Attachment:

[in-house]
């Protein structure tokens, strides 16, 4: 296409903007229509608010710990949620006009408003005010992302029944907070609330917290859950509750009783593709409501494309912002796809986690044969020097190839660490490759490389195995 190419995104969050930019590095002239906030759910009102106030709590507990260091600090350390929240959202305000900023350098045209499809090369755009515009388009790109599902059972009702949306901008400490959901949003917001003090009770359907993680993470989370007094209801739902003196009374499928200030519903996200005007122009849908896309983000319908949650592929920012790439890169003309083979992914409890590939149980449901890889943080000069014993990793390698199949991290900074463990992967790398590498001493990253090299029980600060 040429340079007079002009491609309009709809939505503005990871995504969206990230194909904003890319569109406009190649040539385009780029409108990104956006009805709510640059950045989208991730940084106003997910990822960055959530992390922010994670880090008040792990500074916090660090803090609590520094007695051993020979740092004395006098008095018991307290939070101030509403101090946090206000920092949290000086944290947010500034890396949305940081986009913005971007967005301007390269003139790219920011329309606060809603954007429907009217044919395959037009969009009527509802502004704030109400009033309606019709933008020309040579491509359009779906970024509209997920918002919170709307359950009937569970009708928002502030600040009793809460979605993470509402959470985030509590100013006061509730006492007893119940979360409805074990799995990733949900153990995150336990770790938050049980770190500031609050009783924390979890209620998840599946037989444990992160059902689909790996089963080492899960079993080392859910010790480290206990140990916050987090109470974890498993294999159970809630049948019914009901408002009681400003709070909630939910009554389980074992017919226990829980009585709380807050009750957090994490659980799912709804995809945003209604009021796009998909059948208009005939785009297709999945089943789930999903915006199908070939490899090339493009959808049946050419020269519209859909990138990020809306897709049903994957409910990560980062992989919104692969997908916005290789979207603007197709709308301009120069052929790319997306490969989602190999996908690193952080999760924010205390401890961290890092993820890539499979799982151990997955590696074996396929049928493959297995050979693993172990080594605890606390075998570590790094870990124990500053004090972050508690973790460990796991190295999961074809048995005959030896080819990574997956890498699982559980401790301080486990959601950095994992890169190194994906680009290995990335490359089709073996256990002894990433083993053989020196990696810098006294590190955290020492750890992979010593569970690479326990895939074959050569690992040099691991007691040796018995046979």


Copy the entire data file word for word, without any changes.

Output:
[in-house]
């Protein structure tokens, strides 16, 4: 296409903007229509608010710990949620006009408003005010992302029944907070609330917290859950509750009783593709409501494309912002796809986690044969020097190839660490490759490389195995 190419995104969050930019590095002239906030759910009102106030709590507990260091600090350390929240959202305000900023350098045209499809090369755009515009388009790109599902059972009702949306901008400490959901949003917001003090009770359907993680993470989370007094209801739902003196009374499928200030519903996200005007122009849908896309983000319908949650592929920012790439890169003309083979992914409890590939149980449901890889943080000069014993990793390698199949991290900074463990992967790398590498001493990253090299029980600060 040429340079007079002009491609309009709809939505503005990871995504969206990230194909904003890319569109406009190649040539385009780029409108990104956006009805709510640059950045989208991730940084106003997910990822960055959530992390922010994670880090008040792990500074916090660090803090609590520094007695051993020979740092004395006098008095018991307290939070101030509403101090946090206000920092949290000086944290947010500034890396949305940081986009913005971007967005301007390269003139790219920011329309606060809603954007429907009217044919395959037009969009009527509802502004704030109400009033309606019709933008020309040579491509359009779906970024509209997920918002919170709307359950009937569970009708928002502030600040009793809460979605993470509402959470985030509590100013006061509730006492007893119940979360409805074990799995990733949900153990995150336990770790938050049980770190500031609050009783924390979890209620998840599946037989444990992160059902689909790996089963080492899960079993080392859910010790480290206990140990916050987090109470974890498993294999159970809630049948019914009901408002009681400003709070909630939910009554389980074992017919226990829980009585709380807050009750957090994490659980799912709804995809945003209604009021796009998909059948208009005939785009297709999945089943789930999903915006199908070939490899090339493009959808049946050419020269519209859909990138990020809306897709049903994957409910990560980062992989919104692969997908916005290789979207603007197709709308301009120069052929790319997306490969989602190999996908690193952080999760924010205390401890961290890092993820890539499979799982151990997955590696074996396929049928493959297995050979693993172990080594605890606390075998570590790094870990124990500053004090972050508690973790460990796991190295999961074809048995005959030896080819990574997956890498699982559980401790301080486990959601950095994992890169190194994906680009290995990335490359089709073996256990002894990433083993053989020196990696810098006294590190955290020492750890992979010593569970690479326990895939074959050569690992040099691991007691040796018995046979």